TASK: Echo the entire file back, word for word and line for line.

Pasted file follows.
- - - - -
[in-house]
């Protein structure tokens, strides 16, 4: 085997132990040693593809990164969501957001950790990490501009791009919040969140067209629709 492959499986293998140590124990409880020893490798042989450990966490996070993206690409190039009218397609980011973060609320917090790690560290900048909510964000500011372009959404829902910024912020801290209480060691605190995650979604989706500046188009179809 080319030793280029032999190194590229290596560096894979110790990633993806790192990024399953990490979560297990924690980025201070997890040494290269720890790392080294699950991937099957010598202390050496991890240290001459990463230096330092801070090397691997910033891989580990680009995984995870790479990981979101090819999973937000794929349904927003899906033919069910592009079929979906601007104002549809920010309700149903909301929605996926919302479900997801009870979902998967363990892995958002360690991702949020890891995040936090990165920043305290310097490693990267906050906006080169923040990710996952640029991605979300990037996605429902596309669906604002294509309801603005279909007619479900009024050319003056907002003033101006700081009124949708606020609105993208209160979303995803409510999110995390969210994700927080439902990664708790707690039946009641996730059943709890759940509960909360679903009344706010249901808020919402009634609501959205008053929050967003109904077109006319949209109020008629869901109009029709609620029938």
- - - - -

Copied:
[in-house]
């Protein structure tokens, strides 16, 4: 085997132990040693593809990164969501957001950790990490501009791009919040969140067209629709 492959499986293998140590124990409880020893490798042989450990966490996070993206690409190039009218397609980011973060609320917090790690560290900048909510964000500011372009959404829902910024912020801290209480060691605190995650979604989706500046188009179809 080319030793280029032999190194590229290596560096894979110790990633993806790192990024399953990490979560297990924690980025201070997890040494290269720890790392080294699950991937099957010598202390050496991890240290001459990463230096330092801070090397691997910033891989580990680009995984995870790479990981979101090819999973937000794929349904927003899906033919069910592009079929979906601007104002549809920010309700149903909301929605996926919302479900997801009870979902998967363990892995958002360690991702949020890891995040936090990165920043305290310097490693990267906050906006080169923040990710996952640029991605979300990037996605429902596309669906604002294509309801603005279909007619479900009024050319003056907002003033101006700081009124949708606020609105993208209160979303995803409510999110995390969210994700927080439902990664708790707690039946009641996730059943709890759940509960909360679903009344706010249901808020919402009634609501959205008053929050967003109904077109006319949209109020008629869901109009029709609620029938």